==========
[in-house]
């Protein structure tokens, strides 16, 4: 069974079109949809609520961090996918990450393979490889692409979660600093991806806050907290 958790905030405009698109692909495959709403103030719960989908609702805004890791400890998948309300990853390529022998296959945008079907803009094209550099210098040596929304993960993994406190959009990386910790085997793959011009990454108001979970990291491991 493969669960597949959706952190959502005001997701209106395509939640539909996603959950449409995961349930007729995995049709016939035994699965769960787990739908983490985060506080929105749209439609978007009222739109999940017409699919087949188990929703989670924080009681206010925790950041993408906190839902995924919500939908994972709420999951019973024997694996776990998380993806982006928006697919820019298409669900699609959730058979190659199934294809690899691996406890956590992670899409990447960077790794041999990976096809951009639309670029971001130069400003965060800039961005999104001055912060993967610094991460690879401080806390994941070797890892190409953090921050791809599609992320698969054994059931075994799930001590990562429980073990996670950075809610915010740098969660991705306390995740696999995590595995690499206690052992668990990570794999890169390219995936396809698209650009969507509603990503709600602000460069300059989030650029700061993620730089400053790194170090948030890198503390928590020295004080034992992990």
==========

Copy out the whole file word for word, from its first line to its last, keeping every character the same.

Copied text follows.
[in-house]
């Protein structure tokens, strides 16, 4: 069974079109949809609520961090996918990450393979490889692409979660600093991806806050907290 958790905030405009698109692909495959709403103030719960989908609702805004890791400890998948309300990853390529022998296959945008079907803009094209550099210098040596929304993960993994406190959009990386910790085997793959011009990454108001979970990291491991 493969669960597949959706952190959502005001997701209106395509939640539909996603959950449409995961349930007729995995049709016939035994699965769960787990739908983490985060506080929105749209439609978007009222739109999940017409699919087949188990929703989670924080009681206010925790950041993408906190839902995924919500939908994972709420999951019973024997694996776990998380993806982006928006697919820019298409669900699609959730058979190659199934294809690899691996406890956590992670899409990447960077790794041999990976096809951009639309670029971001130069400003965060800039961005999104001055912060993967610094991460690879401080806390994941070797890892190409953090921050791809599609992320698969054994059931075994799930001590990562429980073990996670950075809610915010740098969660991705306390995740696999995590595995690499206690052992668990990570794999890169390219995936396809698209650009969507509603990503709600602000460069300059989030650029700061993620730089400053790194170090948030890198503390928590020295004080034992992990």